18 Things You Can Call It Whatever You Want


Someone called them “airplane bottles”.

Other Names: Pop or coke.

This one’s a doozy, so there is a whole map that breaks down the soda debate.

Other Names: Shopping cart, buggy, or carriage.

Carriage is used mostly by people in the Northeast and buggy in the South and Midwest.

Other Names: Lightning bugs, firebugs, glowworms, or June bugs.

Other Names: Hoagie, submarine, hero, or po boy.

Other Names: Ponytail holder, hair band, elastic, bobble, or rubber band.

Other Names: Water fountain or bubbler.

You’ll hear the word bubbler most often in Wisconsin and Rhode Island.

Other Names: Sucker

Lollipop appears mostly in the Northeast, while sucker is more of a term in the South and Midwest.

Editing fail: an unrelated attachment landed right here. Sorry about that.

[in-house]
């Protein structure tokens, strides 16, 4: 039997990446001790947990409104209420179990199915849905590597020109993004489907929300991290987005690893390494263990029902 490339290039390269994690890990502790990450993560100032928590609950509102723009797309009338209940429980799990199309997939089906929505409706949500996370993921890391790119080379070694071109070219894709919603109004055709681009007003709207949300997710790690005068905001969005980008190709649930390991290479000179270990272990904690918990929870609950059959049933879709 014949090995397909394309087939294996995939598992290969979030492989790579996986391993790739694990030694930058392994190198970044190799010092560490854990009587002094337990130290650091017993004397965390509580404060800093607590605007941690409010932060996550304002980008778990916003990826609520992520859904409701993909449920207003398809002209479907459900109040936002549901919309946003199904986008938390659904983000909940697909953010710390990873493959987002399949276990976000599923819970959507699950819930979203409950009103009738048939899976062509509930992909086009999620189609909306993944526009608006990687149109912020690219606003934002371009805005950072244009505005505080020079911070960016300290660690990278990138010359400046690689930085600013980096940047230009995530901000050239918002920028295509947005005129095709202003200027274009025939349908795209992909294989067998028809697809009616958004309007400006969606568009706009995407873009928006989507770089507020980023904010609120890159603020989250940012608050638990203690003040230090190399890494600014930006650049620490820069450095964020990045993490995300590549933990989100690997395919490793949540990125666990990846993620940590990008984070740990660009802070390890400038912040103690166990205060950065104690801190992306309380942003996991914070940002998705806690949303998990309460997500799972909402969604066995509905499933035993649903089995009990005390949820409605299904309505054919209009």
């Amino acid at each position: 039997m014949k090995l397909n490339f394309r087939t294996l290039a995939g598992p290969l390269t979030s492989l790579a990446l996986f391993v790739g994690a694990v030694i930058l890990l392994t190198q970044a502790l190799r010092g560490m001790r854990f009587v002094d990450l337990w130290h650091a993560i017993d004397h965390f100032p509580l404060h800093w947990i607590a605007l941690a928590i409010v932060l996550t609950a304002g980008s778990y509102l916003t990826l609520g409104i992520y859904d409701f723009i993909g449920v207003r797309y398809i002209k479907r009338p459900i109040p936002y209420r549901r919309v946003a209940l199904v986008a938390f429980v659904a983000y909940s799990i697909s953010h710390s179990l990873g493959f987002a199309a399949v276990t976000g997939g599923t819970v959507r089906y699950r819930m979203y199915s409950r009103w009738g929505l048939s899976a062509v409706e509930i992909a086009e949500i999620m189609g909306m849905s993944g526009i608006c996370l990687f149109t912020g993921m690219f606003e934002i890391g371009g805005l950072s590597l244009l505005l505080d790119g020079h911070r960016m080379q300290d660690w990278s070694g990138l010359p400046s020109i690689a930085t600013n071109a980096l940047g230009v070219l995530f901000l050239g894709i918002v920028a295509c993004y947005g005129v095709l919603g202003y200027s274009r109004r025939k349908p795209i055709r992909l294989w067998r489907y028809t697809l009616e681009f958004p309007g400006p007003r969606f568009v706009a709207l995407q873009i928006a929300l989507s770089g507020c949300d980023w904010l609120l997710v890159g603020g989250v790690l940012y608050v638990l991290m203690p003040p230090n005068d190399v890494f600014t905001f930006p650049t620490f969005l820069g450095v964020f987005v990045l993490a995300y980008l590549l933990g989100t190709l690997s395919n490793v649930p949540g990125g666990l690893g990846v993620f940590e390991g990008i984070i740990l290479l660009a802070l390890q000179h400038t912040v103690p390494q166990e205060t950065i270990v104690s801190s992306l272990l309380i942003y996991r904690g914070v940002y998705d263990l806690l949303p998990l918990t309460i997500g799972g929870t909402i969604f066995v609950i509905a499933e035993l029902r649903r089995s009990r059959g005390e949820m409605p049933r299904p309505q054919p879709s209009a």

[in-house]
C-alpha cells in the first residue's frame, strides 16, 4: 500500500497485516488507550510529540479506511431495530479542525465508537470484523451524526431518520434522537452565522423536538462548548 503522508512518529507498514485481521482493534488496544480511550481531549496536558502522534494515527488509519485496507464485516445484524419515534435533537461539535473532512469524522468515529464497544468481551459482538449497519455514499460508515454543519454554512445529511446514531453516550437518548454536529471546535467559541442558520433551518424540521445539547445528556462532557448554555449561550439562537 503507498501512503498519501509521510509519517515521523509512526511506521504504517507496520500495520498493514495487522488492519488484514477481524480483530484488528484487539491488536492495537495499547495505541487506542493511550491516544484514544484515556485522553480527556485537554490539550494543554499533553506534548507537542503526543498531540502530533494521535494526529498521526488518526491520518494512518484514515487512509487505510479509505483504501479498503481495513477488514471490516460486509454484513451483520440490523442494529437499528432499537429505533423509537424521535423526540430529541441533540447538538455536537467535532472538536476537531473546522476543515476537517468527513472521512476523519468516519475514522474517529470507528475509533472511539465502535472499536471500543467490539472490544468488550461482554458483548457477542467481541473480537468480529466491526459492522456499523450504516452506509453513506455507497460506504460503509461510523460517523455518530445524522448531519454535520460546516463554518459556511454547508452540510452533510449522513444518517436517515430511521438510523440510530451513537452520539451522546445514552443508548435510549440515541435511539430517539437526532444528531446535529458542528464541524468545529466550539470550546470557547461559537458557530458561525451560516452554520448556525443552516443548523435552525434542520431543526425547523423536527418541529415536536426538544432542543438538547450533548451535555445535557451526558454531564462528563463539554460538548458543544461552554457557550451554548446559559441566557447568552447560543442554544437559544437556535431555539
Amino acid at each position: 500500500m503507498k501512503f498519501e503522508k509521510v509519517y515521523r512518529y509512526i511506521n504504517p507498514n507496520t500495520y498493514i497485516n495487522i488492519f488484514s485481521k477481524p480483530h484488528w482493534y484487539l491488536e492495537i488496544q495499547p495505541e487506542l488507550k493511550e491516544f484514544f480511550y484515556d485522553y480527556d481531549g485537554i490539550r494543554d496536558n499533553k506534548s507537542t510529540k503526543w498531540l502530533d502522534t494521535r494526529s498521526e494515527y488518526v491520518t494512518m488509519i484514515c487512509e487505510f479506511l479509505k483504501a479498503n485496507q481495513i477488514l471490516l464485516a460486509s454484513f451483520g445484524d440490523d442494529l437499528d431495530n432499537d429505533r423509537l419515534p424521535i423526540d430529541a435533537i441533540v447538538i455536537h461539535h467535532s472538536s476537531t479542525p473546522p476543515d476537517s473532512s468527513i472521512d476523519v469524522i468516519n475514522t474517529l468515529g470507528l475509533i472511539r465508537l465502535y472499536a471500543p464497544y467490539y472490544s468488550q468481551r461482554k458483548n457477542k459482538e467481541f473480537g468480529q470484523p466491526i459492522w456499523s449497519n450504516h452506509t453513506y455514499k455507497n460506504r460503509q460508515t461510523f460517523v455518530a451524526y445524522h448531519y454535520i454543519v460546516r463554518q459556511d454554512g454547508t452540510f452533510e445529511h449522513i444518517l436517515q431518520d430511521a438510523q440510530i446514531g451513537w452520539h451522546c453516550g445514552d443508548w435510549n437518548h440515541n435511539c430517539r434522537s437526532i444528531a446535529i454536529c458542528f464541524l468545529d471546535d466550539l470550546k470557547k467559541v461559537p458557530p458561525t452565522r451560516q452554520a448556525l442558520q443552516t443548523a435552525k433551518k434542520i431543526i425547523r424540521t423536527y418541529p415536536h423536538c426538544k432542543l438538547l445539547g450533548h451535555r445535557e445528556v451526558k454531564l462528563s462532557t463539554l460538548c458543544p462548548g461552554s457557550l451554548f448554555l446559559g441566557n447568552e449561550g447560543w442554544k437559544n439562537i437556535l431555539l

Other Names: Frappe

This one’s for you, New England.

Other Names: Traffic circle or rotary.

Northeasterners use rotary most often.

Other Names: Tennis shoes

Tennis shoes is commonly used across most of the U.S.

Specifically for the end piece of a loaf of bread.

Other Names: Heel, end, or butt.

Heel is used most commonly throughout the U.S.

Other Names: Jimmies

Jimmies is a colorful term mostly used by those in New England.

Other Names: Carry-in dinner

Midwestern states including Ohio, Missouri, Indiana, Illinois, and Michigan call it a carry-in dinner rather than a potluck.

Other Names: Icing

Frosting and icing are used interchangeably by many.

Other Names: Crayfish or crawdad.

Crayfish is the word of choice for Northerners while crawdad is typically used in parts of the Midwest.

Other Names: August fly

Parts of the Midwest and Northeast tend to use August fly because the creatures make so much noise in the month of August.

Other Names: Tractor trailer or eighteen-wheeler


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